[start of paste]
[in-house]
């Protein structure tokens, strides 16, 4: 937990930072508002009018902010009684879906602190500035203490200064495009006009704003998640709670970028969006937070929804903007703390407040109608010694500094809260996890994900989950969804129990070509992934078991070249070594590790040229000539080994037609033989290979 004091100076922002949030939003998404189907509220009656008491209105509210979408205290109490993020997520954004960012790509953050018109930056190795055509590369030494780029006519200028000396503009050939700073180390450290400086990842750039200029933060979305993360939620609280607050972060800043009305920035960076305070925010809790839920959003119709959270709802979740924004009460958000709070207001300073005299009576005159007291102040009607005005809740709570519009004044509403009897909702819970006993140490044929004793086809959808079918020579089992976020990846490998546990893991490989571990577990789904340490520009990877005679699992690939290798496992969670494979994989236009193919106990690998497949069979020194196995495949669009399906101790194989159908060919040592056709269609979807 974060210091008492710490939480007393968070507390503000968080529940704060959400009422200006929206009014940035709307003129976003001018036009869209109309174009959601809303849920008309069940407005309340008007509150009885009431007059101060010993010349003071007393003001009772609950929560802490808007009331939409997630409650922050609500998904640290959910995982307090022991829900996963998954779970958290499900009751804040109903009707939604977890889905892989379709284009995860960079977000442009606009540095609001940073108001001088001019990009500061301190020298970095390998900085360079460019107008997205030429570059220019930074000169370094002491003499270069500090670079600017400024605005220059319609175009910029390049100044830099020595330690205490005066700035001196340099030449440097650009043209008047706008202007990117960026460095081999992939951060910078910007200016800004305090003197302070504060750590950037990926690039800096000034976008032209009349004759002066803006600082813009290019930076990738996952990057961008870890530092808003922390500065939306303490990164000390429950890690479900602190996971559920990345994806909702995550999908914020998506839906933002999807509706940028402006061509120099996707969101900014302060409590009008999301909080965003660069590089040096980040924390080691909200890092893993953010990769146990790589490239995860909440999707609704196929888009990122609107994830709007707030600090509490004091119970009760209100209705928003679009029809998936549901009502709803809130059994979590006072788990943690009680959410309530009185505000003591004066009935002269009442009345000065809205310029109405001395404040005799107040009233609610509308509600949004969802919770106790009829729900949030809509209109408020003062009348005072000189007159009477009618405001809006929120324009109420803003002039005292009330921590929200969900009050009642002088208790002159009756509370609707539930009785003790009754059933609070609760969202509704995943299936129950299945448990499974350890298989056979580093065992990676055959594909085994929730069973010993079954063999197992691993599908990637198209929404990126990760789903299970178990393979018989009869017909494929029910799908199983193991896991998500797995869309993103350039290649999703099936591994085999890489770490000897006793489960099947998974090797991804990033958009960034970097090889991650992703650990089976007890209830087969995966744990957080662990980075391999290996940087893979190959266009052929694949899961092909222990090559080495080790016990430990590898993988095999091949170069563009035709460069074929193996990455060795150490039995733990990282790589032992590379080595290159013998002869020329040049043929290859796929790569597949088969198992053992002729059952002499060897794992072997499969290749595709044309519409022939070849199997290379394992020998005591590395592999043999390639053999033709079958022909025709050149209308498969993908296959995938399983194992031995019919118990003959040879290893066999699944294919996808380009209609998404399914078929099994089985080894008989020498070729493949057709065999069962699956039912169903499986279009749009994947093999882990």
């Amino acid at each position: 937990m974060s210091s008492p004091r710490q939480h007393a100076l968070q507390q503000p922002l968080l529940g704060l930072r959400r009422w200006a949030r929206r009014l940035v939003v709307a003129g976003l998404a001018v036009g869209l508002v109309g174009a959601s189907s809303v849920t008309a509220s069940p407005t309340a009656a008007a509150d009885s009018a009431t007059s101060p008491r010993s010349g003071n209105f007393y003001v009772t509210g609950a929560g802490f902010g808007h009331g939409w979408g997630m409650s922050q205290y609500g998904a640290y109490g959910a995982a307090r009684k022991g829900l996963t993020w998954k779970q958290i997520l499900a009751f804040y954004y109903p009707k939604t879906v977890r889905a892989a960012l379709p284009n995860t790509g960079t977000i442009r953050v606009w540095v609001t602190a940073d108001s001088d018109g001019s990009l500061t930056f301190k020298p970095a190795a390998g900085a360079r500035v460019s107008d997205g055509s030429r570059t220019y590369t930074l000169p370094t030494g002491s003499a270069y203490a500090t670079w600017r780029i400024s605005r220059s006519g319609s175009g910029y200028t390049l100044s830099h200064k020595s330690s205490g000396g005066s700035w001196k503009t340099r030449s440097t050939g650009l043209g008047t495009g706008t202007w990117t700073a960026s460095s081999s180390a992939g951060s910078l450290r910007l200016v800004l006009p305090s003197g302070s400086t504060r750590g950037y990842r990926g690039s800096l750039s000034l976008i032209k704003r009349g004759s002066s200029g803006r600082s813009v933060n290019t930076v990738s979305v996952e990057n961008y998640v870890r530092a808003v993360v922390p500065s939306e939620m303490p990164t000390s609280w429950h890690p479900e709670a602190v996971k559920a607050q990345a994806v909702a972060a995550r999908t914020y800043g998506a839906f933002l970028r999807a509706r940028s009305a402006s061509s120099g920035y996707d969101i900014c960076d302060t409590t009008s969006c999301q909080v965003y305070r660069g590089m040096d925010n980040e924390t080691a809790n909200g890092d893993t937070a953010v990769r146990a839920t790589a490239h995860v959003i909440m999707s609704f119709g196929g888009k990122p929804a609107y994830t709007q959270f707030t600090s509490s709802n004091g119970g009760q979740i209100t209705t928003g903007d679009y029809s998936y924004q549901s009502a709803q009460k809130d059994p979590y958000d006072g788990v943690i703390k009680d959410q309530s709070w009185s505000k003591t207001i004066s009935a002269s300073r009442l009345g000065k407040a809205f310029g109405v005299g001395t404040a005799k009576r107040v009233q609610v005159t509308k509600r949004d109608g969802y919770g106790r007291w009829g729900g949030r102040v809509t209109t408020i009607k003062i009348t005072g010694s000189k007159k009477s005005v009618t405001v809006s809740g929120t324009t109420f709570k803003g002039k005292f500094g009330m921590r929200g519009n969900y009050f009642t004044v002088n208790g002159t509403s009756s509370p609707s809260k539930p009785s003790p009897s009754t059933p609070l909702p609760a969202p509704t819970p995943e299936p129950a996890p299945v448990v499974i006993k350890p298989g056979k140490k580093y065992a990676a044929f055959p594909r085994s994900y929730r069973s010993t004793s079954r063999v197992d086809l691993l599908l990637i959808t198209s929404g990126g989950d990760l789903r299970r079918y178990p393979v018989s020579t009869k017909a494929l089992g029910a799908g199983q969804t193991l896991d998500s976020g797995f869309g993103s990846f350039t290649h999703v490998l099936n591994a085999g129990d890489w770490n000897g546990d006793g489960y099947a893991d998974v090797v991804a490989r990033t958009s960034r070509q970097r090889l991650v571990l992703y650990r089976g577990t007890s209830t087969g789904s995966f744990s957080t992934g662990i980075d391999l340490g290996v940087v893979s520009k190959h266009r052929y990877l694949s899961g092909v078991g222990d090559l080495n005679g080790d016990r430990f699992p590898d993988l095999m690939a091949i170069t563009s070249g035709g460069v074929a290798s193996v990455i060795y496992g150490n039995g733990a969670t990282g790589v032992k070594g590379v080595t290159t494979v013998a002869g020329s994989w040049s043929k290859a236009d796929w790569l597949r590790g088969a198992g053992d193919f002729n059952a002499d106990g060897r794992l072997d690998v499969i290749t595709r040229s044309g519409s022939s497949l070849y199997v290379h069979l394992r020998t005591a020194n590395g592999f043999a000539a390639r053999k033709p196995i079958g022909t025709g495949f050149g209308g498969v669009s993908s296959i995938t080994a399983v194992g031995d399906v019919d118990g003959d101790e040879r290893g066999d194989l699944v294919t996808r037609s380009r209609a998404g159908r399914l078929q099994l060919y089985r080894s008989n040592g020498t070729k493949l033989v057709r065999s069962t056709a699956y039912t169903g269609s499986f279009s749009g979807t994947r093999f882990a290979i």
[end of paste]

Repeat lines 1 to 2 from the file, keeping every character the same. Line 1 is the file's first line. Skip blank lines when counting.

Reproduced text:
[in-house]
């Protein structure tokens, strides 16, 4: 937990930072508002009018902010009684879906602190500035203490200064495009006009704003998640709670970028969006937070929804903007703390407040109608010694500094809260996890994900989950969804129990070509992934078991070249070594590790040229000539080994037609033989290979 004091100076922002949030939003998404189907509220009656008491209105509210979408205290109490993020997520954004960012790509953050018109930056190795055509590369030494780029006519200028000396503009050939700073180390450290400086990842750039200029933060979305993360939620609280607050972060800043009305920035960076305070925010809790839920959003119709959270709802979740924004009460958000709070207001300073005299009576005159007291102040009607005005809740709570519009004044509403009897909702819970006993140490044929004793086809959808079918020579089992976020990846490998546990893991490989571990577990789904340490520009990877005679699992690939290798496992969670494979994989236009193919106990690998497949069979020194196995495949669009399906101790194989159908060919040592056709269609979807 974060210091008492710490939480007393968070507390503000968080529940704060959400009422200006929206009014940035709307003129976003001018036009869209109309174009959601809303849920008309069940407005309340008007509150009885009431007059101060010993010349003071007393003001009772609950929560802490808007009331939409997630409650922050609500998904640290959910995982307090022991829900996963998954779970958290499900009751804040109903009707939604977890889905892989379709284009995860960079977000442009606009540095609001940073108001001088001019990009500061301190020298970095390998900085360079460019107008997205030429570059220019930074000169370094002491003499270069500090670079600017400024605005220059319609175009910029390049100044830099020595330690205490005066700035001196340099030449440097650009043209008047706008202007990117960026460095081999992939951060910078910007200016800004305090003197302070504060750590950037990926690039800096000034976008032209009349004759002066803006600082813009290019930076990738996952990057961008870890530092808003922390500065939306303490990164000390429950890690479900602190996971559920990345994806909702995550999908914020998506839906933002999807509706940028402006061509120099996707969101900014302060409590009008999301909080965003660069590089040096980040924390080691909200890092893993953010990769146990790589490239995860909440999707609704196929888009990122609107994830709007707030600090509490004091119970009760209100209705928003679009029809998936549901009502709803809130059994979590006072788990943690009680959410309530009185505000003591004066009935002269009442009345000065809205310029109405001395404040005799107040009233609610509308509600949004969802919770106790009829729900949030809509209109408020003062009348005072000189007159009477009618405001809006929120324009109420803003002039005292009330921590929200969900009050009642002088208790002159009756509370609707539930009785003790009754059933609070609760969202509704995943299936129950299945448990499974350890298989056979580093065992990676055959594909085994929730069973010993079954063999197992691993599908990637198209929404990126990760789903299970178990393979018989009869017909494929029910799908199983193991896991998500797995869309993103350039290649999703099936591994085999890489770490000897006793489960099947998974090797991804990033958009960034970097090889991650992703650990089976007890209830087969995966744990957080662990980075391999290996940087893979190959266009052929694949899961092909222990090559080495080790016990430990590898993988095999091949170069563009035709460069074929193996990455060795150490039995733990990282790589032992590379080595290159013998002869020329040049043929290859796929790569597949088969198992053992002729059952002499060897794992072997499969290749595709044309519409022939070849199997290379394992020998005591590395592999043999390639053999033709079958022909025709050149209308498969993908296959995938399983194992031995019919118990003959040879290893066999699944294919996808380009209609998404399914078929099994089985080894008989020498070729493949057709065999069962699956039912169903499986279009749009994947093999882990």